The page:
Larry’s Diary, Week One Hundred and Ten


Morning all. It was extremely quiet in the building when I woke up this morning, no mutt, no Wilf, no Little Otter and no Bozzie the noisiest of them all. I was sure it was Monday so I couldn’t work out what was doing on. Then one of the office girls hustled in and started getting my breakfast Felix sorted out. Then she started to talk to me and I fell in that it was a bank holiday and the humans and Mutt were having another day at Chequers.

While on the subject of bank holidays, I hear that the TUC are to push for another four each year which would bring us up to the EU average. The 8 days we get each year is half the number the Japanese get each year. However, the TUC don’t give much detail of when the extra days should be, other than at least one should be between the August holiday and Christmas which is a long blank period holiday wise.

Although they don’t interest me I understand that online video games are very popular with many people. But the Chinese have decided that they are evil and are to limit the amount of time each week that children are allowed to play on them. Under the new rules under 18s will only be allowed to play online for one hour a day on Fridays, Saturdays, Sundays and holidays. The designated hour will be between 8 pm and 9 pm and online companies will have to only supply under 18s with games at these times. I can just hear the moaning if Bozzie was to introduce a similar rule in the UK.

WorthingGooner, Going Postal
Not for use in China?
Video Games,
Mike Mozart
Licence CC BY-SA 2.0

Bad news for Bozzie and Richie Nic-Nak. During lockdown, the sale of gent’s suits absolutely collapsed. Well, I suppose that it was only to be expected as so many people were working from home. Sales have been so bad that even that traditional source of men’s suits, Marks & Spencers, has been suffering and have stopped selling suits in over half its stores. I guess that many of the upmarket tailors will be happy with the number of suit retailers being heavily reduced. It might get a bit difficult for people going on cruises to get a dress suit for formal nights.

Yesterday’s Formula One race turned into an absolute farce when continual heavy rain made any racing impossible. Under F1 rules a race must complete 2 laps before it can be declared a race and points be awarded. Nearly 3 hours after the scheduled race start time the stewards sent the drivers out behind the pace car to complete the required 2 laps and awarded half points. But the daft thing was that the drivers could not overtake behind the pace car so how they started was how they finished. But spare a thought for the thousands of spectators who paid to stand in the rain for hours and didn’t get to see a race. Formula One is to look at changing the rules to prevent it happening again, pity they didn’t do it earlier.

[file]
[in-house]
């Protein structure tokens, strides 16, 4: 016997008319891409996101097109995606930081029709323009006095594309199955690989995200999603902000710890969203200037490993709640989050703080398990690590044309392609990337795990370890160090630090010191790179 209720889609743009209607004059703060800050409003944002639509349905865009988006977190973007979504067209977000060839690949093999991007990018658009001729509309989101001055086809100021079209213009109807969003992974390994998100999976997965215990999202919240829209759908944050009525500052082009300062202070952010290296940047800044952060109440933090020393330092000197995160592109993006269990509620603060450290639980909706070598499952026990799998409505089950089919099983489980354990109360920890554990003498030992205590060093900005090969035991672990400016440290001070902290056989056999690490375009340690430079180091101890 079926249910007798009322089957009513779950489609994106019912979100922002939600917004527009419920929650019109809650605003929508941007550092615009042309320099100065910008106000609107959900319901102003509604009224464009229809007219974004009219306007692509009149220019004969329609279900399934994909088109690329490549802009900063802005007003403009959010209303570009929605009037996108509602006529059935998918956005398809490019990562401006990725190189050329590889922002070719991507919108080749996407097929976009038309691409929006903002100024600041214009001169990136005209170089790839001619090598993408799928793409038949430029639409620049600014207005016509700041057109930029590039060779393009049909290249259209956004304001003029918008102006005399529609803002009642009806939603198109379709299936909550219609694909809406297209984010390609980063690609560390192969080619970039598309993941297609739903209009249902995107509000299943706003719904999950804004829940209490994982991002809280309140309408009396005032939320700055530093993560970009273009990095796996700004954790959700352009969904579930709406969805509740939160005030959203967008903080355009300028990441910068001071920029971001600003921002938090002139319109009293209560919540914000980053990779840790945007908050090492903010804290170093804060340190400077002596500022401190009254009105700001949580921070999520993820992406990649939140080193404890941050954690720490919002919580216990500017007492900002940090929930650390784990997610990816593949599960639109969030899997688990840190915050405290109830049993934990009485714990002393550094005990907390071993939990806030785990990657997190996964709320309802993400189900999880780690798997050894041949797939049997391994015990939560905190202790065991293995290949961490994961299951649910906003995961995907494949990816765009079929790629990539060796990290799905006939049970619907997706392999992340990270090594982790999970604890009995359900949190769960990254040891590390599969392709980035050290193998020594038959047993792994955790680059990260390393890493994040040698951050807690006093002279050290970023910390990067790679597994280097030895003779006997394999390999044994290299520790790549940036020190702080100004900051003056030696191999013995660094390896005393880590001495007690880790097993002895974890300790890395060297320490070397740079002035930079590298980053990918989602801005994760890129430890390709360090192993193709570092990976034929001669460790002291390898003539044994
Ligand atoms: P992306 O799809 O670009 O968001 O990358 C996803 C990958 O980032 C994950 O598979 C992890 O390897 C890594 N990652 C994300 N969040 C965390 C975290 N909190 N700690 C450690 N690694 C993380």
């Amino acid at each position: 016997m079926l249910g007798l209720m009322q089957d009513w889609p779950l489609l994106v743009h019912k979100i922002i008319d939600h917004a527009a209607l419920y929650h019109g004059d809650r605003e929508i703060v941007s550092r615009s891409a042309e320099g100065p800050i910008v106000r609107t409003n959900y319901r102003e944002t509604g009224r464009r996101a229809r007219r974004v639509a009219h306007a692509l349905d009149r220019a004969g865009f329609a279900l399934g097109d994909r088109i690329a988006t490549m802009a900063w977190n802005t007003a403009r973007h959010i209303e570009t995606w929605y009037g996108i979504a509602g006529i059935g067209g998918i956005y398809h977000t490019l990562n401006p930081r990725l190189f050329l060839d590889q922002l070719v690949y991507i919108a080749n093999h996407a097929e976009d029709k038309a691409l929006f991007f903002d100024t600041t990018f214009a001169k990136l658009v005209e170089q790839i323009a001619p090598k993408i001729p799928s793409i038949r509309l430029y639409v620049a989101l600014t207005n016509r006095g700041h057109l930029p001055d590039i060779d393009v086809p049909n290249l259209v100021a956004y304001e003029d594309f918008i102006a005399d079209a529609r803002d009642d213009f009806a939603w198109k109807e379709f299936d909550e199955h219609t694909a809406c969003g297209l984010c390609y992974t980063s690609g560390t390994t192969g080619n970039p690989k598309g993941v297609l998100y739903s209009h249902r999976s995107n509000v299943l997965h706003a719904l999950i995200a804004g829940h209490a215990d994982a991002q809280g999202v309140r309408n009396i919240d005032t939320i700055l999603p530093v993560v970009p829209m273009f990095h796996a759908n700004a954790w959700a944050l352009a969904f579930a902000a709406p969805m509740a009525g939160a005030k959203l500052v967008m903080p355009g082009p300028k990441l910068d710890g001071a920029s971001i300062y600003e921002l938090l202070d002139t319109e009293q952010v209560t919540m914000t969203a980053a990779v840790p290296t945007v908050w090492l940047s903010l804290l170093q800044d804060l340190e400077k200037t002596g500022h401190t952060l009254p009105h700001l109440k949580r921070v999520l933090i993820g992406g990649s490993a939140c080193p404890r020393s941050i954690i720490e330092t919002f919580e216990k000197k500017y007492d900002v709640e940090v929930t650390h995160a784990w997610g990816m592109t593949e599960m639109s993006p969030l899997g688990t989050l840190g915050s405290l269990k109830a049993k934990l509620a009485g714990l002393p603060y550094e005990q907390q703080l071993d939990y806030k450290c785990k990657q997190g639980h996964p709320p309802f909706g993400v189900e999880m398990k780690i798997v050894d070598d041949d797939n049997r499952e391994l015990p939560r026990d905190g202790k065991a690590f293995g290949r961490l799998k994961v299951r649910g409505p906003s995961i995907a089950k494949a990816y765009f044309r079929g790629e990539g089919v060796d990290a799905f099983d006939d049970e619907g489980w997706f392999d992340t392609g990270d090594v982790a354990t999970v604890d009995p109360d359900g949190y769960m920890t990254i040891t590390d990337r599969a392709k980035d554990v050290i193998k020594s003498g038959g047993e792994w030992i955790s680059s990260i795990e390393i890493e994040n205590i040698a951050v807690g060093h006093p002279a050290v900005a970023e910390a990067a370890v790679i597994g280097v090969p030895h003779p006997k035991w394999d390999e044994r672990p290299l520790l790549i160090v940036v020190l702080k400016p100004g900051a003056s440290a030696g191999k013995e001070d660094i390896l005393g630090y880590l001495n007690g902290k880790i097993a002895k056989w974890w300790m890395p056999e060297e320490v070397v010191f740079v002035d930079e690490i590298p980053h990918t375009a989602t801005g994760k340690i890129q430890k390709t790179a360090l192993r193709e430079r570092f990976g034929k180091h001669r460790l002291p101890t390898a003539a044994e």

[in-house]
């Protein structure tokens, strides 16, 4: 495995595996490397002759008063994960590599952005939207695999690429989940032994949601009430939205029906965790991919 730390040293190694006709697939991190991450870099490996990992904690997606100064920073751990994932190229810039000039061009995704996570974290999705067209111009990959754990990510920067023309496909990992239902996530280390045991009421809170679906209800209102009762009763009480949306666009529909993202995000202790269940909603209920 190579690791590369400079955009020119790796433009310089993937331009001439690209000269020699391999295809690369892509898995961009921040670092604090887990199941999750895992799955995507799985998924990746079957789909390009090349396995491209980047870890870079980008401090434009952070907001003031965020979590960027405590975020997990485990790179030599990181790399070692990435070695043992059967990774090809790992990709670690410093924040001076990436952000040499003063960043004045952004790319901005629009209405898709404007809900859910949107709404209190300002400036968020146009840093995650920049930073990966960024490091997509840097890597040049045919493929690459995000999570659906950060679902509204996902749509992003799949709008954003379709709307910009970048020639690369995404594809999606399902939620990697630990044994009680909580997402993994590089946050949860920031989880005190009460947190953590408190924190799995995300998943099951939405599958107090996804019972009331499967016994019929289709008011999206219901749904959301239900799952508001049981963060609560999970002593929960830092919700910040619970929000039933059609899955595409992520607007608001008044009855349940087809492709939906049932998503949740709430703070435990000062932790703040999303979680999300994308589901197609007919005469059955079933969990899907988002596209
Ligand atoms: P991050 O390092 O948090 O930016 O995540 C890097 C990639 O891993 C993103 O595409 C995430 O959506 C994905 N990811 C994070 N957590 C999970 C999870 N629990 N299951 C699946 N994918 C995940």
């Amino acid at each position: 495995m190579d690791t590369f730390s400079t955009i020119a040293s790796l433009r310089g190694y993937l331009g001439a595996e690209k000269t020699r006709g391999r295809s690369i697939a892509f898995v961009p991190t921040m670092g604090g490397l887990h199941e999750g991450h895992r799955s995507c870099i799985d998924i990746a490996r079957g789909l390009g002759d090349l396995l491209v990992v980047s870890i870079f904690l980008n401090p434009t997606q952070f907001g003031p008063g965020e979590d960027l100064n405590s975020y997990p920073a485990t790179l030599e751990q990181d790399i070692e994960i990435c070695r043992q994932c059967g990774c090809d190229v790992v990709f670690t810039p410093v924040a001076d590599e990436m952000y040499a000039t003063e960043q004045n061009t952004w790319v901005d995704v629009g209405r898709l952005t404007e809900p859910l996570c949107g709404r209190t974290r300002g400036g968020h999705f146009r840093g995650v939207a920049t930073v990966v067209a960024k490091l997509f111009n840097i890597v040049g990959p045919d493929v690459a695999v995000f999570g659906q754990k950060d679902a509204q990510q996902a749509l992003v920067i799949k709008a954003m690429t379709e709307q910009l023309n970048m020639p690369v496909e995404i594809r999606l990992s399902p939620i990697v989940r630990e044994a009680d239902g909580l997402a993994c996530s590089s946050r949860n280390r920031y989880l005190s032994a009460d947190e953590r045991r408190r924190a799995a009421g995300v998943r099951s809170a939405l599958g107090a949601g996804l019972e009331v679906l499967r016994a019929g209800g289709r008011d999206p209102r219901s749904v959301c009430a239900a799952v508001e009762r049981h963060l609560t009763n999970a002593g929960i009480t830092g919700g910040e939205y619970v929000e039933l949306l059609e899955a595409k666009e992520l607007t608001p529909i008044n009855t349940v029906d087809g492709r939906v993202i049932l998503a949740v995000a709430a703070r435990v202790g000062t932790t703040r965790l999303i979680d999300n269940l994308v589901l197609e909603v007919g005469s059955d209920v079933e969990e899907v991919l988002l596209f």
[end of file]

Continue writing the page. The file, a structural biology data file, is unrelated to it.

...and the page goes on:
I see the Wee Krankie got pinged at the weekend by the Scottishland equivalent of Track and Trace, Trace and Protect, after being close to someone who developed Covid. Under the current rules, she had to self isolate until she had a PCR test. However, she has now taken the test and it proved negative so she is free to annoy Bozzie again.

A planeload of holidaymakers cheered wildly this morning when their pilot announced they had just landed at Gatwick Airport and the landing was timed at 03:58. Two minutes later and the passengers from Montenegro would each have had to pay £2,000 for 11 days in quarantine. The EasyJet A320 had been scheduled to leave Tivat airport at 17:30 yesterday give a comfortable margin before the 04:00 Monday deadline. The passengers were all boarded on time but the plane developed a minor fault. 3 hours later it was fixed but it seems the engineer who carried out the work was not registered with EasyJet so the work couldn’t be signed off. Then the airport closed at 20:00. Buses arrived to take the passengers to nearby Dubrovnik for a flight to Gatwick. But several passengers explained that although living in Britain their foreign passports would not let them enter Croatia because it was in the EU. When they got to the border the EasyJet reps tried to get them visas but they were refused and their passports stamped “denied”. 155 UK passport holders were allowed to cross the border and the rest were taken back to Tivat. The final bus arrived at Dubrovnik at 01:00 UK time and the plane took off at 02:00 for a flight that normally takes 2 hrs 40 mins so you can see why the passengers cheered. Under air travel rule all the passengers who when back to Tivat are entitled to £350, I think the least EasyJet could do is pay their quarantine costs.


The humans and the Mutt didn’t come back last night, and someone came in late, after I had been fed, so I tried to get them to feed me again, but all I got was a bit of my servant’s sandwich. I think it was roast beef but it had something hot on it, like mustard but it was white not yellow. Still, it was OK and I tried to get a bit more but he told me to “bugger off”. I understand Bozzie is having a short break in the West Country.

This morning I have been reading about the Infrastructure and Projects Authority report 20/21. They look into major government procurement projects and rate them on a traffic lights system on how well they are going, if they are likely to succeed or fail. It looks at all sorts of things from railways to new prisons, from IT infrastructure to military projects. But it is the military projects that get the most criticism, of 31 MoD projects valued at £167 billion not a single one rates green (likely to succeed on time and cost) and two get a red light (unlikely to be possible to complete at all) – the Ajax fighting vehicle and Crowsnest radar project for the new aircraft carriers. Of the total number of projects reviewed 198 fall into the green to amber bracket meaning they are likely to succeed but some may run late or over cost. 44 are amber/red which is highlighting real problems and 7 are red. Why is it that year after year the MoD struggles to deliver projects?

So it’s bye-bye to Geronimo the alpaca after weeks of protests and acres of newsprint the animal that had failed two bovine TB tests was taken away in a horsebox by three officials exercising a warrant. It was later announced that he had been put down. Get ready for much wailing and gnashing of teeth.